I ran with the women.

It has always been my privilege to remember.

It often feels like a chore or job that I’m yoked to--documenting every detail with my mind and heart so that everyone can rely on me for the faithful retelling. I witness moments the way a good journalist does; I visit without total occupation or immersion.

I am enamored with connection created in moments of collective expression, when every single soul decides to come as they are, no pretense or agenda: the decision to be present seems intuitive to everyone. It never looks like a choice, but a natural, organic act like smiling.

The consummate reporter, I show up on behalf of the moment, not my self: I am connection-adjacent. I get close, toe the line between “out here” and “inside”, occasionally reaching an open hand into the fray to collect a handful of the belonging and acceptance that separates us. I pull it back the second I am found out, my lonely hand turned visible by the light that only comes from the joy and love that is inside—in there.
I do not belong in there. This is not for me. I am not like them.
I repeat these lines shamefully, rehearsing.
Remembering.
Convincing.

I don’t go in and, if I do, I don’t stay. I don’t engage. I am not allowed to be inside shared moments because I don’t believe that I bring any value.

I show up to the potluck of life emptyhanded.

In my mind, my worth is tied up in what I can carry in my hands and heart and mind. If I can’t carry anything in my hands—if I’m not comfortable being inside and seen and belonging—I’ll stay out here, but I’ll provide you this service: I’ll keep a record of every moment for you.
What it looked like from here when you sang the wrong lyrics together.
How it sounded when laughter erupted.

I’ll be here watching, waiting for you to want the story of your night or your life.

I live on the outskirts of moments, keeping time and crystallizing moments in my memory for the ones who don’t walk through the layers of terror surrounding vulnerability and shared time and space.

I convinced myself that all of this was true. One morning, without warning, I stopped rehearsing the story long enough to allow for an alternate reality—one that required my participation.

The telling of this story would be impossible if I hadn’t run with them. Without my face in the sun, my feet slipping over hot sand into redemptive waves, my arms and legs keeping pace with the bodies of the women beside me, I would be a different person. I would have stayed the witness.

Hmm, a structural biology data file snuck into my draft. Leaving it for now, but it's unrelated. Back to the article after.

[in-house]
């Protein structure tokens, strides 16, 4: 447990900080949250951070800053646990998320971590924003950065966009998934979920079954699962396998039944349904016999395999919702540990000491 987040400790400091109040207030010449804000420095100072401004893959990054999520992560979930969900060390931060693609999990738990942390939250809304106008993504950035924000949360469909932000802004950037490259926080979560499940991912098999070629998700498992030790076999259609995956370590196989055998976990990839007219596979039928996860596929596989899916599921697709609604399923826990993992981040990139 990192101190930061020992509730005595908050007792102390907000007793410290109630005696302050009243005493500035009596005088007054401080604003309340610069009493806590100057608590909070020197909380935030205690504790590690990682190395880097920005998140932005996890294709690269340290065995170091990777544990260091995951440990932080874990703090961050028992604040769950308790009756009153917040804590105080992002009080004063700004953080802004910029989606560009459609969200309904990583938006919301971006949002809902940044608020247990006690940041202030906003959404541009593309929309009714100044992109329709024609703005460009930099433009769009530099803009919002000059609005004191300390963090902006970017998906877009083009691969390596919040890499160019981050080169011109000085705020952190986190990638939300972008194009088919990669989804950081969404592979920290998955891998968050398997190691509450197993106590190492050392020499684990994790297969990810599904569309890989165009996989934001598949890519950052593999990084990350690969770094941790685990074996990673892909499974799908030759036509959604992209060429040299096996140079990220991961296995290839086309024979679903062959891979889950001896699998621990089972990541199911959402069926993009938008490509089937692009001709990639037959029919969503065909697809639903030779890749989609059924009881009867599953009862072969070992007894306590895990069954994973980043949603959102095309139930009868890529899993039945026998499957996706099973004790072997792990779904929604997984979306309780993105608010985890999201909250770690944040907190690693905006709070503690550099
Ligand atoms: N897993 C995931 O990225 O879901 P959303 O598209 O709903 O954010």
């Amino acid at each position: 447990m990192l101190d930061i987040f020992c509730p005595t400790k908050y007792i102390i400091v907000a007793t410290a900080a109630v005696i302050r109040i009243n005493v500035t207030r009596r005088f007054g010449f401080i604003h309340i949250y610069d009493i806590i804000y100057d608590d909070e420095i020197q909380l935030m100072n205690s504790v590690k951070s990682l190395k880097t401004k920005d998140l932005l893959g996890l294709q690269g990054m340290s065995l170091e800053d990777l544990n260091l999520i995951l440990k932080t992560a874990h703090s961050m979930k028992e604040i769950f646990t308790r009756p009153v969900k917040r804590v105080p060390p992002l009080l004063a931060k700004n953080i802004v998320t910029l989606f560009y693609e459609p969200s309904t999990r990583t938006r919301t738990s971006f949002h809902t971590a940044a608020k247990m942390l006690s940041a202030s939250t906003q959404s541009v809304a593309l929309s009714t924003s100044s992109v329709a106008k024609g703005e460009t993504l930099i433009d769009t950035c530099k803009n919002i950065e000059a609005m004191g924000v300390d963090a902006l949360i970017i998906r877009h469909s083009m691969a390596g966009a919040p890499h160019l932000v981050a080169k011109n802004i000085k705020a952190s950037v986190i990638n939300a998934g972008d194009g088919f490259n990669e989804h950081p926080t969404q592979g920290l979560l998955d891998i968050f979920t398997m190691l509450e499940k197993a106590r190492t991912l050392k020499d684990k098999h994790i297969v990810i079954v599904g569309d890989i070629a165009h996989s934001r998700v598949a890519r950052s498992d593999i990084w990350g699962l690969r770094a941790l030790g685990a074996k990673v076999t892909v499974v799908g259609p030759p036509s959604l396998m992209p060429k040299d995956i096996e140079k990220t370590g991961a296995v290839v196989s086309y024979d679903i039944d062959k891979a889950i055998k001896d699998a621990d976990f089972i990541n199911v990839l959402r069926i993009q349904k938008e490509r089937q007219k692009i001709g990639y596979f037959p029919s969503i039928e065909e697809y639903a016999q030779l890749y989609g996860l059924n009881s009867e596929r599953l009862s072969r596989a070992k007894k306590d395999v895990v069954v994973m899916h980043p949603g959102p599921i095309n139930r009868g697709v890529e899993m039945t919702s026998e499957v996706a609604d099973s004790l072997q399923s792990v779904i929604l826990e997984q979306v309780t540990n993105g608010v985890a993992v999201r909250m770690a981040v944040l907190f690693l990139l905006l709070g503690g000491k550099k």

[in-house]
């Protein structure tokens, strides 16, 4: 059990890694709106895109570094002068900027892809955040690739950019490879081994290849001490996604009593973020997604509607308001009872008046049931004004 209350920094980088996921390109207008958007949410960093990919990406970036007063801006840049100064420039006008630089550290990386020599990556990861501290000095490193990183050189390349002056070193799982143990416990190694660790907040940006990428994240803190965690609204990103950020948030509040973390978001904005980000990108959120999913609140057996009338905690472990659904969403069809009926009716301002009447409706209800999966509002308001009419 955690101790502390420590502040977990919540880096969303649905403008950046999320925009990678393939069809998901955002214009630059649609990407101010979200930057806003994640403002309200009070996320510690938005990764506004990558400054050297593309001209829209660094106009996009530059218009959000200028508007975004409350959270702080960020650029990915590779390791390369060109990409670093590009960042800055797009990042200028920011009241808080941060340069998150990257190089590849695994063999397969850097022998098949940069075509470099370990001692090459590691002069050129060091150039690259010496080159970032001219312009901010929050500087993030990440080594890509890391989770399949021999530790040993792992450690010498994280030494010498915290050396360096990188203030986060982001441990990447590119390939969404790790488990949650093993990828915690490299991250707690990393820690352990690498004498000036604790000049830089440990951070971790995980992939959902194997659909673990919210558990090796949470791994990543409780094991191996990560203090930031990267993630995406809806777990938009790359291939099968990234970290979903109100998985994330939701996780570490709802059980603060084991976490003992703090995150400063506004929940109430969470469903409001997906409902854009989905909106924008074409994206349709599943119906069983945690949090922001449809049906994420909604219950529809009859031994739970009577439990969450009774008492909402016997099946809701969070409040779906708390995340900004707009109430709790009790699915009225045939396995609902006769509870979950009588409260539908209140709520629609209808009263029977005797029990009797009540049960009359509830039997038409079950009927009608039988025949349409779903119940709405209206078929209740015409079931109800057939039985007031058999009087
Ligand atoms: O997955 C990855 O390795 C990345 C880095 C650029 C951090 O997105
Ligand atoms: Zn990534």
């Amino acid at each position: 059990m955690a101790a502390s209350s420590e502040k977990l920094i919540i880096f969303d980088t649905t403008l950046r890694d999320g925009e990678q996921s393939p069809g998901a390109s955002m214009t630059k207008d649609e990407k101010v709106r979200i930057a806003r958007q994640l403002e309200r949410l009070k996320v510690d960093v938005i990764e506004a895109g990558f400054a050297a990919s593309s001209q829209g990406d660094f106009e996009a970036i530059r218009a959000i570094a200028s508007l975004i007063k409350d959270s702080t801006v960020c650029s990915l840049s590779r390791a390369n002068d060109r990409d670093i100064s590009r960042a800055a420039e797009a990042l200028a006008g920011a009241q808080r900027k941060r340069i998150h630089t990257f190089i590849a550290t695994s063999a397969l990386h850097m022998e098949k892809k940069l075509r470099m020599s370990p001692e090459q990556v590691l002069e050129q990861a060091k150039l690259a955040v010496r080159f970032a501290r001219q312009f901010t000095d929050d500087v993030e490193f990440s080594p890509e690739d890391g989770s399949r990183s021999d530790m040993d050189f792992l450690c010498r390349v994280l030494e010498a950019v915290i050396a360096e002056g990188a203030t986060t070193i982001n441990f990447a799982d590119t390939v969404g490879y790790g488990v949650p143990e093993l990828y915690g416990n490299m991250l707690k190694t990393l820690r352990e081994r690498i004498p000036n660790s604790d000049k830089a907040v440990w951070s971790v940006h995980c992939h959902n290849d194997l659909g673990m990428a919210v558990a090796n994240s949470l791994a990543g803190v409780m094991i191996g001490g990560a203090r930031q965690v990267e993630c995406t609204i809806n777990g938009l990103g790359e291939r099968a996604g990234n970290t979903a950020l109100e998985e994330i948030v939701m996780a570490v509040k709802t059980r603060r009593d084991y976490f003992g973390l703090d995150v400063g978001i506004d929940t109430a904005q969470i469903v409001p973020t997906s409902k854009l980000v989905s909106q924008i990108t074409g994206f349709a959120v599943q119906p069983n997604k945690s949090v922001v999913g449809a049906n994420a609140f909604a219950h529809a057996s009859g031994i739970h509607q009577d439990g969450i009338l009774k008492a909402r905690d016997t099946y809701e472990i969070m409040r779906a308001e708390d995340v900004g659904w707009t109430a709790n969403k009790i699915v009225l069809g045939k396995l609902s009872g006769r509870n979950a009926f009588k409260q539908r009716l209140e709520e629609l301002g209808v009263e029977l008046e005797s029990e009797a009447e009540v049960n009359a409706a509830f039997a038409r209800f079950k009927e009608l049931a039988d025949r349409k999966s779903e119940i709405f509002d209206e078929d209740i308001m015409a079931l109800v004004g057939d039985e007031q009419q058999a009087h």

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Before it happened, we sat in a circle on the shore on borrowed blankets and towels. We all closed our eyes, agreeing to go inside ourselves and find our thieves and saboteurs. Confront our villains. See them for who they are and how we have allowed them to keep us scared and cowering. I was only able to venture into these places in my heart because I was surrounded by the sacred love of my sisters, all of whom were wading into and bringing forth their own pain. I wasn’t pain-adjacent or moment- approximate: I was in my heart and in the circle. I could be both. I could be BOTH AND.

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I'm with them.

They're with me.

I heard her voice tell me that we were going to run into the ocean together. We weren’t passively letting go of the demons—we were drowning them. We were going to hold our individual and collective pain tightly in our fists as we ran into the promise of healing. We were going to heal ourselves together, and it was going to require me to make a decision: do I run, too? If I want to heal, and I think I deserve to stop performing a monologue made of manacles, I have to run. I have to. It wasn’t simply for the appearance of belonging—I could run and it would seem like I belonged with them. I had to run and keep walking in.
I had to run and believe that it was time.
I am worthy.
I belong.

 

She counted from three to two to one and I felt the exigence emanating from inside my clenched fists and the center of this circle turned scatter plot line of women, all of us aching, all of us alive. I thought about stopping until I felt them next to me, felt their feet pounding into the sand and the wind whipping their faces turned relentlessly toward the waves.
All shoulders squared firmly toward a force of nature capable of destruction.
All hands and arms pumping furiously toward a blue expanse of everything they have ever wanted for themselves: to be undeniable, unapologetic, and infinite.
They became we.

We were running.

I stumbled and fell forward, let my body be immersed, then kept going forward.

I wish you could have seen us.

Fourteen women, burning alive with pain and the need to be free, marched lock step into the waves. Fists turned into open palms slicing through unfurling water. Spines arrow straight. We were fire in water, forever in a moment.

I ran with the women. I am forever changed.
I wasn’t on the outside dipping a toe in, begging to belong. I decided I was worthy of being in there, and now that place lives in me.
I will remember this moment for all of us for as long as I live. If any one of us forgets the divinity or the power, I will hold this image—lift it higher, move it lower—so we can continue living on purpose, like we mean it.

Don’t you dare forget that you ran with the women.

Don’t you dare forget you are a force.

Don’t you dare forget who you are.

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Kelly CutchinComment